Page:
Why? just look at your finger, it will make a 90° shape, which will f*ck up your vinger in the long run.
You need to use your pinky so your fingers are round and only the fingertips touch the strings.

+ if you use your pinky with the powerchords, you will find it easyer to learn your chords and such.
Last edited by Larz89 at Jun 30, 2011,
#16
Quote by Larz89
You should NOT use the ring finger to bar the A and D string (or any other strings for that matter).

Why? just look at your finger, it will make a 90° shape, which will f*ck up your vinger in the long run.
You need to use your pinky so your fingers are round and only the fingertips touch the strings.

+ if you use your pinky with the powerchords, you will find it easyer to learn your chords and such.


Thanks.

To practice this I've been moving up the fretboard (slow, hopefully I'll get faster). Do you suggest anything different to gain speed or is this okay for now?

- Don't mean to bombard you with questions but this thread seems the place to go
There's room for all of God's creatures; Right next to the mashed potatoes.
#17
Always play them with pinky while standing, using the ring finger would couse my wrist to snap and bleed out haha
#18
Quote by Larz89
You should NOT use the ring finger to bar the A and D string (or any other strings for that matter).

Why? just look at your finger, it will make a 90° shape, which will f*ck up your vinger in the long run.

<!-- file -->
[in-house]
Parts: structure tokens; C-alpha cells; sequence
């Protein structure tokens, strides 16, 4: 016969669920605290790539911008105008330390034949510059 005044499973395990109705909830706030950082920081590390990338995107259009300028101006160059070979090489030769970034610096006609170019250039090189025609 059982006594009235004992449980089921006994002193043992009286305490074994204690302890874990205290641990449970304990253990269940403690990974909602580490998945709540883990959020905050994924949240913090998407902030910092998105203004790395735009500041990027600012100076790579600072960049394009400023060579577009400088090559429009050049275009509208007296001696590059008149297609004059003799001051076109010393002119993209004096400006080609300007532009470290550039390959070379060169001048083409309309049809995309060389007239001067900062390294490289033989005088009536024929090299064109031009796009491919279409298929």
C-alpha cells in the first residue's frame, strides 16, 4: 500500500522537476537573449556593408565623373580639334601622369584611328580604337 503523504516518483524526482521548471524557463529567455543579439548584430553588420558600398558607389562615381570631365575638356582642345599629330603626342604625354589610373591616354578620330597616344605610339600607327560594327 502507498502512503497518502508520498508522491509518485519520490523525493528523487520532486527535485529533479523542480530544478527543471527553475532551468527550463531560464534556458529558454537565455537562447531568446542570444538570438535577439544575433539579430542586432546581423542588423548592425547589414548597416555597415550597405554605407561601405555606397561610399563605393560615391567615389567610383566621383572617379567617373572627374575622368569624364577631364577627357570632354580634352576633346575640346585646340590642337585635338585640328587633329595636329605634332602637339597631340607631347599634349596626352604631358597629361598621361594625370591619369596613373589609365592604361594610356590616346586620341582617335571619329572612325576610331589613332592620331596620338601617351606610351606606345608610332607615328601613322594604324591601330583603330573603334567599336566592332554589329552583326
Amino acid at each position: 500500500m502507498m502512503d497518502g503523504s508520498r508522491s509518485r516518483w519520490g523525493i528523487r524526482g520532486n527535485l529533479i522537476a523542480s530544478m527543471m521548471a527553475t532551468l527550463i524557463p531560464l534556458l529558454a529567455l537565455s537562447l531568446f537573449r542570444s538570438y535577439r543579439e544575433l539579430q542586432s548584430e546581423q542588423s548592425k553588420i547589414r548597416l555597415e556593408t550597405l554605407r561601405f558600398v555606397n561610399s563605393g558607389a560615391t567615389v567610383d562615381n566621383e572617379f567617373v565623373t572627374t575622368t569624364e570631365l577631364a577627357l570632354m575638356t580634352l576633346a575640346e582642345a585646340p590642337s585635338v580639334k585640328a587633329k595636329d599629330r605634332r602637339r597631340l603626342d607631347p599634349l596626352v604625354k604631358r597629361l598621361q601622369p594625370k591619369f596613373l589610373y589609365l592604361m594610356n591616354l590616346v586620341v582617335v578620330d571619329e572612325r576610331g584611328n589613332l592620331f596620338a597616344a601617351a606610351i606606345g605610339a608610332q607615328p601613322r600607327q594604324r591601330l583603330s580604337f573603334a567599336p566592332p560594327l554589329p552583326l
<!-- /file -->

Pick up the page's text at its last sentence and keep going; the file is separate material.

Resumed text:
You need to use your pinky so your fingers are round and only the fingertips touch the strings.

+ if you use your pinky with the powerchords, you will find it easyer to learn your chords and such.


I use the index finger to barre a regular A chord. Does what you are saying apply here?
-Mike
#19
Quote by Widefingers
I use the index finger to barre a regular A chord. Does what you are saying apply here?


That is an acceptable way of playing an A-major.

As long as you do not bend your finger in an awkward position (like in 90°.
It doesn't look right, It doesn't feel right (after a couple of minutes)

http://www.justinguitar.com/en/BC-143-Aminibar-chord.php => this is how you should do it.

I play and A-major like this:
http://www.justinguitar.com/en/BC-112-A-chord.php

I think this is one of the best ways because then you have an anchor finger for switching to other chords (D & E)

BTW: for all you noobs out there, justinguitar is one of the best sites/teachers out there
Last edited by Larz89 at Jun 30, 2011,
#20
Quote by Larz89
That is an acceptable way of playing an A-major.

As long as you do not bend your finger in an awkward position (like in 90°.
It doesn't look right, It doesn't feel right (after a couple of minutes)

http://www.justinguitar.com/en/BC-143-Aminibar-chord.php => this is how you should do it.

I play and A-major like this:
http://www.justinguitar.com/en/BC-112-A-chord.php

I think this is one of the best ways because then you have an anchor finger for switching to other chords (D & E)

BTW: for all you noobs out there, justinguitar is one of the best sites/teachers out there



Thanks for the info. I like Justin for technical stuff but not for song lessons. I prefer Marty Schwartz for the songs. Actually, I found someone recently who may be even better than Marty. His name is Andy Collins
-Mike